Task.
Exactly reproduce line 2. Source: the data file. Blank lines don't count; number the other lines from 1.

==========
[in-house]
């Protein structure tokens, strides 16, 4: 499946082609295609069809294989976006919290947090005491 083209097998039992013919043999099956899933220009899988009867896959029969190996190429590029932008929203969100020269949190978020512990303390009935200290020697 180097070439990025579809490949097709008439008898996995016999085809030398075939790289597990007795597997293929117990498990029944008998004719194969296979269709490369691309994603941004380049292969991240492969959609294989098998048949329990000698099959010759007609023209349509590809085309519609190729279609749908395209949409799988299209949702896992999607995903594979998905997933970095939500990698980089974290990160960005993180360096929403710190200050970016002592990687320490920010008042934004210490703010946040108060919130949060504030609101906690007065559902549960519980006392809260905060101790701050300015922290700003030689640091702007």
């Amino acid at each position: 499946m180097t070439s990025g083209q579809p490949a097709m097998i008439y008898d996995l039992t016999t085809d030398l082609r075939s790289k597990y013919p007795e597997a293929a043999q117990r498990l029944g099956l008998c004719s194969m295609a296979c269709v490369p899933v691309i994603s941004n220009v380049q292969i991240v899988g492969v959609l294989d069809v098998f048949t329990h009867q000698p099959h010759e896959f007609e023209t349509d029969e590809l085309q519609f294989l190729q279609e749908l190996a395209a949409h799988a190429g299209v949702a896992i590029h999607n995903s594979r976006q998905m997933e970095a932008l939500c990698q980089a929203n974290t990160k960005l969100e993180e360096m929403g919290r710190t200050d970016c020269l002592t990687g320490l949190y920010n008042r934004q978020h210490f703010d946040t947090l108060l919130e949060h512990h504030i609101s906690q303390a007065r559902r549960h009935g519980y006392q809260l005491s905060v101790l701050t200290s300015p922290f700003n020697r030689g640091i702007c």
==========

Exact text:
């Protein structure tokens, strides 16, 4: 499946082609295609069809294989976006919290947090005491 083209097998039992013919043999099956899933220009899988009867896959029969190996190429590029932008929203969100020269949190978020512990303390009935200290020697 180097070439990025579809490949097709008439008898996995016999085809030398075939790289597990007795597997293929117990498990029944008998004719194969296979269709490369691309994603941004380049292969991240492969959609294989098998048949329990000698099959010759007609023209349509590809085309519609190729279609749908395209949409799988299209949702896992999607995903594979998905997933970095939500990698980089974290990160960005993180360096929403710190200050970016002592990687320490920010008042934004210490703010946040108060919130949060504030609101906690007065559902549960519980006392809260905060101790701050300015922290700003030689640091702007």